Skip Navigation LinksHome > September 2010 - Volume 41 - Issue 9 > Confronting micromanaging bosses and nurse substance abuse
Text sizing:
A
A
A
Nursing Management:
doi: 10.1097/01.NUMA.0000387097.10811.dd
Department: Leadership Q&A

Confronting micromanaging bosses and nurse substance abuse

Campbell, Gladys MSN, RN

Free Access
Collapse Box

Author Information

Northwest Organization of Nurse Executives, Seattle, Wash.

Q My boss is a major micromanager, and it's driving me crazy! How can I tell him in a professional way to back off and let me do my job?

Micromanagement is probably the most common complaint about a boss. There are several reasons why a boss becomes a micromanager, including trouble trusting others, being more professionally confident, focusing on your job rather than doing his own, and nervousness about either the overall practice level on the unit or with your specific practice.

My first step in an attempt to resolve this would be to talk with your boss. I don't suggest accusing him of micromanagement. Instead, you could open the conversation by focusing on your own performance. Tell your boss that you really want to do a good job on the unit and make your optimal contribution. Communicate that you want him to have confidence in you and to be proud of your performance. Ask for feedback and areas where you might improve.

If there are areas where your boss suggests that improvement is needed, see whether those practice areas correspond with where he seems to be micromanaging. If this is the case, then you'll know your boss's concern with your performance is driving the behavior that's disturbing to you, and you can work on improvement in these areas.

If your boss doesn't communicate performance concerns, you can then gently describe how the oversight that he's providing is impacting you. Consider the following: "I know you're responsible for all of the performance on our unit and that you take the responsibility very seriously, but when you supervise me very closely it actually makes it harder for me to perform to the best of my ability. The strong oversight makes me nervous and unsure of myself. Can we work together in a way that would allow you to give me more freedom to practice independently?"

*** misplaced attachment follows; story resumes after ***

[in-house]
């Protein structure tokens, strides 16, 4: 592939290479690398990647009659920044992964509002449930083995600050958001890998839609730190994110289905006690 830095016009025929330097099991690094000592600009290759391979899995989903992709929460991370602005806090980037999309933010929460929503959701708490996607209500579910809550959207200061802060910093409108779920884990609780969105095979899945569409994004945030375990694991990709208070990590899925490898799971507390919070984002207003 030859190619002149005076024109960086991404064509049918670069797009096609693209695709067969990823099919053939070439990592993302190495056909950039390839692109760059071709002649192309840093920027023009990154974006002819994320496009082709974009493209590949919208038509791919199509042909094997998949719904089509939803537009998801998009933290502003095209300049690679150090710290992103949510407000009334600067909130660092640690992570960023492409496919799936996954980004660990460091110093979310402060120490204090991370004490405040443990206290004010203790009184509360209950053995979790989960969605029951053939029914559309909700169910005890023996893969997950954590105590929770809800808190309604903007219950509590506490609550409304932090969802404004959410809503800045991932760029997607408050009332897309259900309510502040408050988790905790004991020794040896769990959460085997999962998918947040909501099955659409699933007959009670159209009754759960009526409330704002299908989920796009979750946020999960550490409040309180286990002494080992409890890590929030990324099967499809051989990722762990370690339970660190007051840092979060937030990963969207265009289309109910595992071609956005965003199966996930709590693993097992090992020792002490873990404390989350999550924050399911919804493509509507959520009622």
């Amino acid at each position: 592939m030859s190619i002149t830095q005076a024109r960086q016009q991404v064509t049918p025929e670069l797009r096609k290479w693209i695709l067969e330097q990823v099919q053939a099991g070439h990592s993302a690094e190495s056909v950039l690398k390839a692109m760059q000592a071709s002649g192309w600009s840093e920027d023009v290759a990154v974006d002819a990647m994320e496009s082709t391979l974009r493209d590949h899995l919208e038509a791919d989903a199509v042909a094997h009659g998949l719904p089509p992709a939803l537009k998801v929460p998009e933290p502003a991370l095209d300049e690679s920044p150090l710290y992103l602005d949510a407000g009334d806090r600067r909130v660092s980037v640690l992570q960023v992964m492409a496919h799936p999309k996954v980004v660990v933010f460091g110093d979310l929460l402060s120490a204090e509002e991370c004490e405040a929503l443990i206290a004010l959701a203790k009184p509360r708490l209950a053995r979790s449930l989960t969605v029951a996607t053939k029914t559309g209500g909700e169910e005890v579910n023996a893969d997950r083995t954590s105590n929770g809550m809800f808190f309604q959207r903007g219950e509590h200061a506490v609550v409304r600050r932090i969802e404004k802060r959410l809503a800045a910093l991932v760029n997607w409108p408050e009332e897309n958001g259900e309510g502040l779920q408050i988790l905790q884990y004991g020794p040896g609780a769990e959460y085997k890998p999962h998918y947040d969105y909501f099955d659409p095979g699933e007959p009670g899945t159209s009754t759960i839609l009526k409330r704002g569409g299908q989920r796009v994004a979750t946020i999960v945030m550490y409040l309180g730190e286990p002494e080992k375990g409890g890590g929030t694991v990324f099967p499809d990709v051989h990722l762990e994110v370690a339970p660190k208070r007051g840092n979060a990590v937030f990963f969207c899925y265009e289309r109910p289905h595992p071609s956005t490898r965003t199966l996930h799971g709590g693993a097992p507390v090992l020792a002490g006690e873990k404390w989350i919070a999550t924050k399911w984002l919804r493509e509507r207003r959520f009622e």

Figure. No caption a...
Image Tools

Continue to focus on what you can do to allow your boss to feel more confident and trusting of your practice, letting him know that your ultimate desire is to do your best work. Tell your boss what he can do to help you instead of challenging or criticizing his behavior. If your boss is new in the role, there's a good chance that as he gets more comfortable and confident as a manager, he'll feel less of a need to micromanage the clinical work of the staff on the unit.

Q It's clear to me that a nurse on my unit has a substance abuse problem. How should I confront the situation before it results in her termination?

If you're a staff nurse peer of this individual, you must notify the manager of your unit immediately. If you're the unit manager, you can first call the nurse monitoring program for your state (usually associated with your state board of nursing). The professionals in this program can walk you through the correct steps to take to confront a nurse who appears to have a substance abuse problem, and to formally offer that nurse professional assistance while working to protect the nurse's employment and license. Those who declare a substance abuse problem have job protections if they agree to go into a treatment and monitoring program.

Nurse monitoring programs generally offer individual treatment and drug use monitoring while in treatment, providing formal communication with the employer while the nurse is under their care. After formal treatment is completed, the monitoring program will communicate the conditions under which the nurse can return to work and will continue to provide drug use monitoring during the reentry time period. Continued employment for any healthcare professional who has developed a drug or alcohol problem is contingent upon the individual's willingness to enter and complete both a treatment and monitoring program. As the nurse manager, when you confirm that a substance abuse situation exists, you must report this individual and the situation to the state board of nursing.

Although many nurses believe that a peer who has a substance abuse problem should be terminated and not allowed to practice as a nurse, substance abuse is an illness that can be successfully treated and resolved. As caring professionals, we have an obligation to report any nurse who's impaired and to offer that individual support for recovery.

© 2010 by Lippincott Williams & Wilkins, Inc.

Keep Up to Date

Login

Readers Of this Article Also Read